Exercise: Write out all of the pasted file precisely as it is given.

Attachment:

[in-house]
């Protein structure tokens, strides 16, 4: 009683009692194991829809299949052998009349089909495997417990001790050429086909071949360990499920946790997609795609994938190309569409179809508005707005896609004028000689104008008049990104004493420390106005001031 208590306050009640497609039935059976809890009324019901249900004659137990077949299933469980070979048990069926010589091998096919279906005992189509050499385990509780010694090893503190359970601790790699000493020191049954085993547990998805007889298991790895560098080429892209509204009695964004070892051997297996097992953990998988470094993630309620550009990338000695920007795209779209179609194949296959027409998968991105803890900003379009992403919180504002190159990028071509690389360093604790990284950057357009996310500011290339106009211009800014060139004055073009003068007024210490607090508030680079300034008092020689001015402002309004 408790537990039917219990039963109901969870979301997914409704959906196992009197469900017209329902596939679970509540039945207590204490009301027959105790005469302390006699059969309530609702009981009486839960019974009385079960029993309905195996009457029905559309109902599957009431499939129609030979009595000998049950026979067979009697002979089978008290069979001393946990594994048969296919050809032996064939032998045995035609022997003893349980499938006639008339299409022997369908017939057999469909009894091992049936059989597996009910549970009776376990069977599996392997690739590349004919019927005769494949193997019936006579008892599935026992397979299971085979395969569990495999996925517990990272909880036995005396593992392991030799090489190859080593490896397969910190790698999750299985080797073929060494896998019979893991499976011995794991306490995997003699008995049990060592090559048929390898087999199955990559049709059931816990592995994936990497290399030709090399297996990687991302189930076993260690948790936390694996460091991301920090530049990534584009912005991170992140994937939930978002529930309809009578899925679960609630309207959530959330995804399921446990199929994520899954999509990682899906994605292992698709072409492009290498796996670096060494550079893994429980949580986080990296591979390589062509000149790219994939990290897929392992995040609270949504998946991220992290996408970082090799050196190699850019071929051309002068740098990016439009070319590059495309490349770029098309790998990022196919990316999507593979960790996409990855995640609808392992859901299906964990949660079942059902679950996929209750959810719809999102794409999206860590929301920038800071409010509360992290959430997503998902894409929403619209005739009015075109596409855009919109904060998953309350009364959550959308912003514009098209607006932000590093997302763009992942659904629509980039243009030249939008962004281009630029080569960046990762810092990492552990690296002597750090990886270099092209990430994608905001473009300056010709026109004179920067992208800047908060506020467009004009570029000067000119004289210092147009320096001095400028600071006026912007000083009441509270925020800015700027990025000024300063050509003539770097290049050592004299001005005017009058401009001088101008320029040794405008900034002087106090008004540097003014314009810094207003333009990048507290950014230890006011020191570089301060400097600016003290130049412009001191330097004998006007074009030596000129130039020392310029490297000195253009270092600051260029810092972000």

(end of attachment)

[in-house]
């Protein structure tokens, strides 16, 4: 009683009692194991829809299949052998009349089909495997417990001790050429086909071949360990499920946790997609795609994938190309569409179809508005707005896609004028000689104008008049990104004493420390106005001031 208590306050009640497609039935059976809890009324019901249900004659137990077949299933469980070979048990069926010589091998096919279906005992189509050499385990509780010694090893503190359970601790790699000493020191049954085993547990998805007889298991790895560098080429892209509204009695964004070892051997297996097992953990998988470094993630309620550009990338000695920007795209779209179609194949296959027409998968991105803890900003379009992403919180504002190159990028071509690389360093604790990284950057357009996310500011290339106009211009800014060139004055073009003068007024210490607090508030680079300034008092020689001015402002309004 408790537990039917219990039963109901969870979301997914409704959906196992009197469900017209329902596939679970509540039945207590204490009301027959105790005469302390006699059969309530609702009981009486839960019974009385079960029993309905195996009457029905559309109902599957009431499939129609030979009595000998049950026979067979009697002979089978008290069979001393946990594994048969296919050809032996064939032998045995035609022997003893349980499938006639008339299409022997369908017939057999469909009894091992049936059989597996009910549970009776376990069977599996392997690739590349004919019927005769494949193997019936006579008892599935026992397979299971085979395969569990495999996925517990990272909880036995005396593992392991030799090489190859080593490896397969910190790698999750299985080797073929060494896998019979893991499976011995794991306490995997003699008995049990060592090559048929390898087999199955990559049709059931816990592995994936990497290399030709090399297996990687991302189930076993260690948790936390694996460091991301920090530049990534584009912005991170992140994937939930978002529930309809009578899925679960609630309207959530959330995804399921446990199929994520899954999509990682899906994605292992698709072409492009290498796996670096060494550079893994429980949580986080990296591979390589062509000149790219994939990290897929392992995040609270949504998946991220992290996408970082090799050196190699850019071929051309002068740098990016439009070319590059495309490349770029098309790998990022196919990316999507593979960790996409990855995640609808392992859901299906964990949660079942059902679950996929209750959810719809999102794409999206860590929301920038800071409010509360992290959430997503998902894409929403619209005739009015075109596409855009919109904060998953309350009364959550959308912003514009098209607006932000590093997302763009992942659904629509980039243009030249939008962004281009630029080569960046990762810092990492552990690296002597750090990886270099092209990430994608905001473009300056010709026109004179920067992208800047908060506020467009004009570029000067000119004289210092147009320096001095400028600071006026912007000083009441509270925020800015700027990025000024300063050509003539770097290049050592004299001005005017009058401009001088101008320029040794405008900034002087106090008004540097003014314009810094207003333009990048507290950014230890006011020191570089301060400097600016003290130049412009001191330097004998006007074009030596000129130039020392310029490297000195253009270092600051260029810092972000």